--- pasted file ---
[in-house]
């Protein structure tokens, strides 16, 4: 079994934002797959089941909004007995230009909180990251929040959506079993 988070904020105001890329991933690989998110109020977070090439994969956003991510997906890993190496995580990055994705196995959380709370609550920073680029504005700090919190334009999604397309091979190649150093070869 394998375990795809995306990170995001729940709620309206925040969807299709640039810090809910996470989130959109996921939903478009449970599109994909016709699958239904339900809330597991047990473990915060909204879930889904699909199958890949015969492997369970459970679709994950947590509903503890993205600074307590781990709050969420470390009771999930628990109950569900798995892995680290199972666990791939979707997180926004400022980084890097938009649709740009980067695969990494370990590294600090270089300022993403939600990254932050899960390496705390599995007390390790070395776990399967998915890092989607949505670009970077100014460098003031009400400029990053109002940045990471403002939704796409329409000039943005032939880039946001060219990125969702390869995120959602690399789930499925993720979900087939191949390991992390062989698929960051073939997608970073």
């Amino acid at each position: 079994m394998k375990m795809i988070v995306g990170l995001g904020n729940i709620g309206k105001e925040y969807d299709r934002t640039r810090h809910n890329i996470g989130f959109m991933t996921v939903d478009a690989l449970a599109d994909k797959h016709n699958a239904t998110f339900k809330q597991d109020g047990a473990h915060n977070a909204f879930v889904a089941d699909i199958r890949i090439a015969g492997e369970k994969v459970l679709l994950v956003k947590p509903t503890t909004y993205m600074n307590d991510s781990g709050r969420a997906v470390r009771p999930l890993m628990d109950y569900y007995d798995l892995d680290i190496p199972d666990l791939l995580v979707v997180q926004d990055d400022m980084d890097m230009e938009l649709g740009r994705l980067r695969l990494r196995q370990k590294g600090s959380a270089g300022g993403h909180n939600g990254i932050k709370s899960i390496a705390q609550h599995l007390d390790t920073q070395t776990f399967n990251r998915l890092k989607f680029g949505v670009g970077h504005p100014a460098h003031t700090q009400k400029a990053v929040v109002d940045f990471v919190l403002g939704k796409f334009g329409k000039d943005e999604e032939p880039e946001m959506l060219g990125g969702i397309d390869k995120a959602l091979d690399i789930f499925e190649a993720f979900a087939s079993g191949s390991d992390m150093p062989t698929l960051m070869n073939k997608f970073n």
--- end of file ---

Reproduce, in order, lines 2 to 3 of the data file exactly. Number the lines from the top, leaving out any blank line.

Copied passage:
């Protein structure tokens, strides 16, 4: 079994934002797959089941909004007995230009909180990251929040959506079993 988070904020105001890329991933690989998110109020977070090439994969956003991510997906890993190496995580990055994705196995959380709370609550920073680029504005700090919190334009999604397309091979190649150093070869 394998375990795809995306990170995001729940709620309206925040969807299709640039810090809910996470989130959109996921939903478009449970599109994909016709699958239904339900809330597991047990473990915060909204879930889904699909199958890949015969492997369970459970679709994950947590509903503890993205600074307590781990709050969420470390009771999930628990109950569900798995892995680290199972666990791939979707997180926004400022980084890097938009649709740009980067695969990494370990590294600090270089300022993403939600990254932050899960390496705390599995007390390790070395776990399967998915890092989607949505670009970077100014460098003031009400400029990053109002940045990471403002939704796409329409000039943005032939880039946001060219990125969702390869995120959602690399789930499925993720979900087939191949390991992390062989698929960051073939997608970073």
């Amino acid at each position: 079994m394998k375990m795809i988070v995306g990170l995001g904020n729940i709620g309206k105001e925040y969807d299709r934002t640039r810090h809910n890329i996470g989130f959109m991933t996921v939903d478009a690989l449970a599109d994909k797959h016709n699958a239904t998110f339900k809330q597991d109020g047990a473990h915060n977070a909204f879930v889904a089941d699909i199958r890949i090439a015969g492997e369970k994969v459970l679709l994950v956003k947590p509903t503890t909004y993205m600074n307590d991510s781990g709050r969420a997906v470390r009771p999930l890993m628990d109950y569900y007995d798995l892995d680290i190496p199972d666990l791939l995580v979707v997180q926004d990055d400022m980084d890097m230009e938009l649709g740009r994705l980067r695969l990494r196995q370990k590294g600090s959380a270089g300022g993403h909180n939600g990254i932050k709370s899960i390496a705390q609550h599995l007390d390790t920073q070395t776990f399967n990251r998915l890092k989607f680029g949505v670009g970077h504005p100014a460098h003031t700090q009400k400029a990053v929040v109002d940045f990471v919190l403002g939704k796409f334009g329409k000039d943005e999604e032939p880039e946001m959506l060219g990125g969702i397309d390869k995120a959602l091979d690399i789930f499925e190649a993720f979900a087939s079993g191949s390991d992390m150093p062989t698929l960051m070869n073939k997608f970073n």